An adopted Arkie looks at 45 years | Arkansas Blog

Sunday, January 28, 2018

An adopted Arkie looks at 45 years

Posted By on Sun, Jan 28, 2018 at 4:06 AM

click to enlarge 1973nlr.jpeg

Personal privilege:

I've just finished my 45th year in the news business in Little Rock and can't resist reminiscing.

That photograph is me not long after my January 1973 hire at the Arkansas Gazette for $130 a week. I'm standing outside my $80/month (furnished, gas and water included) North Little Rock garage apartment with a dog once brought home from an escape by the mayor of Dogtown himself, Bob Rosamond.

I dropped out of Stanford grad school in the fall of 1972.

When I dropped by to say goodbye to my advisor, Bill Rivers, I related that I'd already been turned down for a job at the Arkansas Gazette. Managing Editor Bob Douglas had told me, with good reason given my limited experience as sports editor of a small-town Virginia weekly during college days, that I needed some farm-team work first. He suggested Pine Bluff.

Rivers told me he'd write a letter to Gazette City Editor Bill Shelton, whom he'd met researching a journalism project with Ben Bagdikian. (Yes, the reporter who landed the Pentagon papers in "The Post." He became a journalism dean across the bay from Rivers at Berkeley.)

By the time I'd wound home by car to Louisiana after a few stops in Texas, a copy of Rivers' kind letter to Shelton was waiting for me. The next day, early in the new year, I woke with a hangover and figured it was time to wobble down to the Lake Charles American Press and apply for a job. I'd never considered anything but working on a newspaper. Before I could leave the house, the phone rang. It was Bill Shelton, offering me a job.

A few days later I was in Little Rock, sharing a desk with a raffish police reporter in the old Gazette newsroom. I stubbed cigarettes out on the parquet floor like everyone else.

The next 45 years passed quickly (though not the first six weeks of my quitting cigarettes in 1977). I met Ellen, we sent two kids into the world and, after almost 19 years, witnessed the end of the Arkansas Gazette. I moved to the Arkansas Times on the invitation of publisher Alan Leveritt, whom I'd met when he was a relief obit writer at the Gazette in 1973. And here I am 26 years later.

The world of newspapering is in disarray thanks to the Internet and what it wrought — Craigslist, Amazon, Facebook, Google and all the rest.

But I'm also grateful for the Internet. It gave me an entry almost 14 years ago, as a weekly newspaper editor, back into daily (minute-by-minute even) news. The Arkansas Blog continues to offer reporting, opinion and aggregation. It's augmented by things we didn't anticipate in 2004 - podcasts, live Facebook video, cell phone photos, Twitter, Instagram and more. Who knows what's next? I'm happy too, that Lindsey Millar took over as Times editor seven years ago and brought a savvier outlook than my own to the digital revolution. Every day is a challenge — at the Times and every other news organization. (They aren't all newspapers.)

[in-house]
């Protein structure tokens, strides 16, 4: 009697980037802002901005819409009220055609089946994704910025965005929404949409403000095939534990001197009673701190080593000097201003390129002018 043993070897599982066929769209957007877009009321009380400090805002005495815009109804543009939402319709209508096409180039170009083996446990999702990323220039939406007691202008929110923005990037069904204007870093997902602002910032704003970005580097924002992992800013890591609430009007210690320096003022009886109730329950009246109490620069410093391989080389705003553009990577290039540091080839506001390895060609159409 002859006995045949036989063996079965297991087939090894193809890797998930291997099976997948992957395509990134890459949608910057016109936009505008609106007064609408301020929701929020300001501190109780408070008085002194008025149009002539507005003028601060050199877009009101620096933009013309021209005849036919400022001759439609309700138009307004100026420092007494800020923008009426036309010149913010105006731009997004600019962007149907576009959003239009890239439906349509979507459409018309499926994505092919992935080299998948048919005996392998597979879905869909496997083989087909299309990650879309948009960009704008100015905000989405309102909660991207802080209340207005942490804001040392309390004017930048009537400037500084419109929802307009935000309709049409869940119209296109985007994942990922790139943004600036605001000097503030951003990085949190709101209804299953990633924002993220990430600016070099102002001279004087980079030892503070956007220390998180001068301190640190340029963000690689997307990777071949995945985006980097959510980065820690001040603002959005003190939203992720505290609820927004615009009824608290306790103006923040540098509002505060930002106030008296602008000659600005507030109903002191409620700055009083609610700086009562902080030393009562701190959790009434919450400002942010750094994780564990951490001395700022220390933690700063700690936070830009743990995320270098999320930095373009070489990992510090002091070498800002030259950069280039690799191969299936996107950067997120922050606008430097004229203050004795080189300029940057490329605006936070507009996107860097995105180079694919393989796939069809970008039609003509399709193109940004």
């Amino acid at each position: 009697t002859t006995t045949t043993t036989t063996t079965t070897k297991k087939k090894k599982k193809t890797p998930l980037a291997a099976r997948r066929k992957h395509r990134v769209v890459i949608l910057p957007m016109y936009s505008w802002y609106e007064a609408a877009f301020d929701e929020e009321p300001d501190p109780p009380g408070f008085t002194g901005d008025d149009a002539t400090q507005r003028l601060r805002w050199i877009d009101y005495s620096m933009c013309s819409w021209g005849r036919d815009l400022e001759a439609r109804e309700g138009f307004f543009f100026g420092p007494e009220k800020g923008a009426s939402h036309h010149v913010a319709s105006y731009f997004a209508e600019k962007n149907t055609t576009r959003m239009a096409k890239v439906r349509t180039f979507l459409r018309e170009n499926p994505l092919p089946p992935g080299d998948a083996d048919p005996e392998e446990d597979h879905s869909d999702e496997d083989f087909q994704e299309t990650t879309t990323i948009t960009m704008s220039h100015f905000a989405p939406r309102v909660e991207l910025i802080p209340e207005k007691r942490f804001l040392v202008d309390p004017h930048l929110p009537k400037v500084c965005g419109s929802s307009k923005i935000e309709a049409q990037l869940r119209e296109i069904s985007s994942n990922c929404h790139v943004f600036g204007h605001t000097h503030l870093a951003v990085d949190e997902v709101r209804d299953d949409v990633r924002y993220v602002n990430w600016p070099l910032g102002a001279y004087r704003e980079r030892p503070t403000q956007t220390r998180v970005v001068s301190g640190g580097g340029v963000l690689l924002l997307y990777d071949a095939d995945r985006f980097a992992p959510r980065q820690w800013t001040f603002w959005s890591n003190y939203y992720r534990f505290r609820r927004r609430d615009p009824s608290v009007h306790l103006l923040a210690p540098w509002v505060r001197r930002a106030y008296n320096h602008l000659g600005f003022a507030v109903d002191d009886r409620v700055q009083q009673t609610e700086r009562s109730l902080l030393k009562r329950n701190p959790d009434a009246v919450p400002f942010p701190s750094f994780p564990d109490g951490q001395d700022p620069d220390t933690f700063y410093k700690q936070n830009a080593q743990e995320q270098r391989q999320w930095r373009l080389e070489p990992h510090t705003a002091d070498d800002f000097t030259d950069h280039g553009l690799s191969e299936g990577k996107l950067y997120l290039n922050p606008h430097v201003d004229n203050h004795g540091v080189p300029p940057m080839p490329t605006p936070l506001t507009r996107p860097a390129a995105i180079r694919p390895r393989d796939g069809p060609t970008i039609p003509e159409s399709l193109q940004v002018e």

I remember the newspaper of 1973 fondly: A switchboard operator, a morgue full of clip files, a photo darkroom, Underwood upright typewriters, Linotypes, copy boys, clattering wire service machines, the spike that Shelton slammed copy on after editing, the "rim" where copy editors worked, mining the Criss-Cross, City Directory and Facts on File for information, telephone books, the worn marble stairs in the Gazette building, the hailstorm sound of typewriters banged at deadline by Ernest Dumas, Doug Smith, George Bentley, John Woodruff, Bill Lewis, Jim Bailey, Orville Henry, Charles Albright, Richard Allin, Bob Lancaster, Mike Trimble and other legendary figures. Women were outnumbered but they were there when I arrived — such as Matilda Tuohey, Ginger Shiras, Brenda Scisson, Tish Talbot, Martha Douglas, Betty Fulkerson, Harriet Aldridge, Pat Trimble Patterson, Diane Woodruff, Julie Baldridge, historian Margaret Ross.

General assignment and cop reporters worked into the night but cheap pleasures were many. Some of them: The Shack, the Brunswick, Peck's, the Ship Ahoy, the Pitcher, Arkansas Fats, Old Hickory, the Press Club, Fisher's BBQ, Cuz Fisher's, Town Hall, Ballard BBQ, Island X, Bottom of the Rock, Lin's, the Band Box, Thalheimer's Smoke Shop and, for really special nights out, steaks and soda bread at the Leather Bottle, where Bob Hayes played guitar and sang in the lounge. Hayes entertained at the Ballard-catered barbecue dinner the night before my 1976 wedding, a gig I won with a $90 bid at the Tabriz hot dog night auction. Bob's gone now but my marriage endures.

OK. Enough about my change in latitude in 1973. Thanks for checking in. And keep the tips and jokes coming. As the song says, if we couldn't laugh we'd all go insane.



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